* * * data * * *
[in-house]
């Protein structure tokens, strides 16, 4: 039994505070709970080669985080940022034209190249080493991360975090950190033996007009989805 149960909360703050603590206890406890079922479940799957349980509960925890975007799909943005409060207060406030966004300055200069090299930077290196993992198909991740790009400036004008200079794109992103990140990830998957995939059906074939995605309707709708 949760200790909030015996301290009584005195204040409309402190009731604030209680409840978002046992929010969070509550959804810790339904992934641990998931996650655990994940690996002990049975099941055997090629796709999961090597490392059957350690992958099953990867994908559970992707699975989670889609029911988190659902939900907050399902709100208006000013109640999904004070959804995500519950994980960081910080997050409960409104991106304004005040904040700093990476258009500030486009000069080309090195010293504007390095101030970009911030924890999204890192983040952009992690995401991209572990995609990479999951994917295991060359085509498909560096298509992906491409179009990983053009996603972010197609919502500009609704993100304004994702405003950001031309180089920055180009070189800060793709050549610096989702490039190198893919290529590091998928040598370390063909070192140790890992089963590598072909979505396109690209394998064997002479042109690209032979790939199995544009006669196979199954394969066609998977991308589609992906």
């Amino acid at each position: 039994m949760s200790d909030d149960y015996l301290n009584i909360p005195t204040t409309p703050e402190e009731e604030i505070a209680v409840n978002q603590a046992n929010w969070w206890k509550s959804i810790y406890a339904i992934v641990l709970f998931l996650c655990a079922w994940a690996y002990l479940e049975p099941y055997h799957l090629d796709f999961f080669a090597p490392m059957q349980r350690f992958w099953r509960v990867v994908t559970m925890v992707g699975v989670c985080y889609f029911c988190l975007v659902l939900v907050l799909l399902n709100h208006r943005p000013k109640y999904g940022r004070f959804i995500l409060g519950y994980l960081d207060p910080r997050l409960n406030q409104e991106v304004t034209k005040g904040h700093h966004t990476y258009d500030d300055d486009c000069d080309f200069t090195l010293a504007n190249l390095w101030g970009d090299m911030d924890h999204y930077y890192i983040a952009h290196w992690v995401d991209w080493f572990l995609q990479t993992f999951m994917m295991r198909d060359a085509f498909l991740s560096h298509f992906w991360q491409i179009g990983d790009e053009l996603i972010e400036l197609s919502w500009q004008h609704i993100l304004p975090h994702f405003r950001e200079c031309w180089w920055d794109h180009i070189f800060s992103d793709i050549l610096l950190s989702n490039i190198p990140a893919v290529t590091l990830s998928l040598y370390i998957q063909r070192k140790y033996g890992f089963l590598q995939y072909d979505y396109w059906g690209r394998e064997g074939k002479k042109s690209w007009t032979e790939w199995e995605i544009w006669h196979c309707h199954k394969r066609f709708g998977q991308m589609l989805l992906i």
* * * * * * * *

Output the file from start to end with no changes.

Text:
[in-house]
């Protein structure tokens, strides 16, 4: 039994505070709970080669985080940022034209190249080493991360975090950190033996007009989805 149960909360703050603590206890406890079922479940799957349980509960925890975007799909943005409060207060406030966004300055200069090299930077290196993992198909991740790009400036004008200079794109992103990140990830998957995939059906074939995605309707709708 949760200790909030015996301290009584005195204040409309402190009731604030209680409840978002046992929010969070509550959804810790339904992934641990998931996650655990994940690996002990049975099941055997090629796709999961090597490392059957350690992958099953990867994908559970992707699975989670889609029911988190659902939900907050399902709100208006000013109640999904004070959804995500519950994980960081910080997050409960409104991106304004005040904040700093990476258009500030486009000069080309090195010293504007390095101030970009911030924890999204890192983040952009992690995401991209572990995609990479999951994917295991060359085509498909560096298509992906491409179009990983053009996603972010197609919502500009609704993100304004994702405003950001031309180089920055180009070189800060793709050549610096989702490039190198893919290529590091998928040598370390063909070192140790890992089963590598072909979505396109690209394998064997002479042109690209032979790939199995544009006669196979199954394969066609998977991308589609992906």
């Amino acid at each position: 039994m949760s200790d909030d149960y015996l301290n009584i909360p005195t204040t409309p703050e402190e009731e604030i505070a209680v409840n978002q603590a046992n929010w969070w206890k509550s959804i810790y406890a339904i992934v641990l709970f998931l996650c655990a079922w994940a690996y002990l479940e049975p099941y055997h799957l090629d796709f999961f080669a090597p490392m059957q349980r350690f992958w099953r509960v990867v994908t559970m925890v992707g699975v989670c985080y889609f029911c988190l975007v659902l939900v907050l799909l399902n709100h208006r943005p000013k109640y999904g940022r004070f959804i995500l409060g519950y994980l960081d207060p910080r997050l409960n406030q409104e991106v304004t034209k005040g904040h700093h966004t990476y258009d500030d300055d486009c000069d080309f200069t090195l010293a504007n190249l390095w101030g970009d090299m911030d924890h999204y930077y890192i983040a952009h290196w992690v995401d991209w080493f572990l995609q990479t993992f999951m994917m295991r198909d060359a085509f498909l991740s560096h298509f992906w991360q491409i179009g990983d790009e053009l996603i972010e400036l197609s919502w500009q004008h609704i993100l304004p975090h994702f405003r950001e200079c031309w180089w920055d794109h180009i070189f800060s992103d793709i050549l610096l950190s989702n490039i190198p990140a893919v290529t590091l990830s998928l040598y370390i998957q063909r070192k140790y033996g890992f089963l590598q995939y072909d979505y396109w059906g690209r394998e064997g074939k002479k042109s690209w007009t032979e790939w199995e995605i544009w006669h196979c309707h199954k394969r066609f709708g998977q991308m589609l989805l992906i």